“We feel this is going to be an ongoing thing,” Sgt. Manseau said. “This is going to be a long operation – and we are not in a rush.”

Two protesters embrace at the Fairy Creek blockades.

A protester chops wood.Jesse Winter/The Globe and Mail

The organizers of the protest, calling themselves the Rainforest Flying Squad, have called on the media to witness the arrests, hoping to bring pressure on the provincial government that has declined to put a stop to logging old-growth forests such as this.

The B.C. New Democratic Party government has promised reforms to old-growth logging, but has yet to deliver in a substantive way. The protest has mostly taken place in the Premier’s riding, on southern Vancouver Island. The area has been heavily logged for decades, but still contains some of the most iconic old-growth stands in the province.

The campaign has kept Mr. Horgan in its sights. “John Horgan, hear our plea, now is the time to save these ancient trees,” a group of protesters sang as police worked to extract them from a heavy chain to arrest them on Saturday.

The protesters call themselves land defenders, and have highlighted the status of Indigenous supporters to show they are speaking with the authority of those who have been guardians of these lands for centuries.

But that narrative is complicated. Fairy Creek logging has been approved by the local First Nation band, the Pacheedaht, whose leadership have told the protesters to leave their territory. The band has three sawmills of its own, an important source of revenue. The band-council office was closed on the weekend and at the band’s Gordon River reserve at Port Renfrew, signs were posted denying access to visitors because of the pandemic.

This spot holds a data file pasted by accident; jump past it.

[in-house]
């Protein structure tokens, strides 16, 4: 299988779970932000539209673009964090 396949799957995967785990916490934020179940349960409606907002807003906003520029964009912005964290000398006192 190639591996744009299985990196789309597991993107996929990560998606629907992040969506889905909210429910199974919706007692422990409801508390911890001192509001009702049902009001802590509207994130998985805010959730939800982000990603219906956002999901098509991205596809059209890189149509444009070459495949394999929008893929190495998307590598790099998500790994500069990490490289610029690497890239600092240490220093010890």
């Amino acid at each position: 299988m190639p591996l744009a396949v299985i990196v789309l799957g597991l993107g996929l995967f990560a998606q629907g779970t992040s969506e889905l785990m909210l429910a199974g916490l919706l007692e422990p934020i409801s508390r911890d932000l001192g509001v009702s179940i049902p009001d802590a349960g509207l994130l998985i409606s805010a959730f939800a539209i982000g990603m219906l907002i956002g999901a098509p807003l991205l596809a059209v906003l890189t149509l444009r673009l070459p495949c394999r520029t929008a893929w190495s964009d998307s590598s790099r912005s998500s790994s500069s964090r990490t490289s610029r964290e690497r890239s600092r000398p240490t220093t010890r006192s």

Not all Pacheedaht support the official band position, including youth and elders who have backed the blockades.

A volunteer named Cookie, centre, helps prepare meals.Jesse Winter/The Globe and Mail

Similar to the rest of the Premier’s riding of Langford-Juan de Fuca, there are divisions within the Pacheedaht and other Nuu-chah-nulth nations in the region.

Victor Peter, a 19-year-old member of the Pacheedaht, said protecting old-growth trees is a matter of following his traditional teachings. Another band member, Patrick Victor-Jones, 23, also has come out to support the blockades, adding that there is no unanimity among the nation on the issue.

Forestry is still an economic driver in the Premier’s riding and tensions between logging crews and the protesters have been high. Those who were arrested on Saturday and taken to the RCMP detachment in Lake Cowichan passed a noisy rally of forestry workers, who sought to remind them that the disruption of a legal logging operation is affecting their livelihood.

Throughout the region, road signs warning traffic of logging trucks have been defaced with anti-logging messages. At Mesachie Lake, graffiti on a road sign responded: “Save the loggers.”

Mr. Horgan must navigate both those worlds, but the Indigenous issue is the most complex. Unlike the days of the Clayoquot Sound protests, the B.C. government is now legally obliged to seek free, prior and informed consent from Indigenous peoples when making decisions on resource matters.

Jesse Winter/The Globe and Mail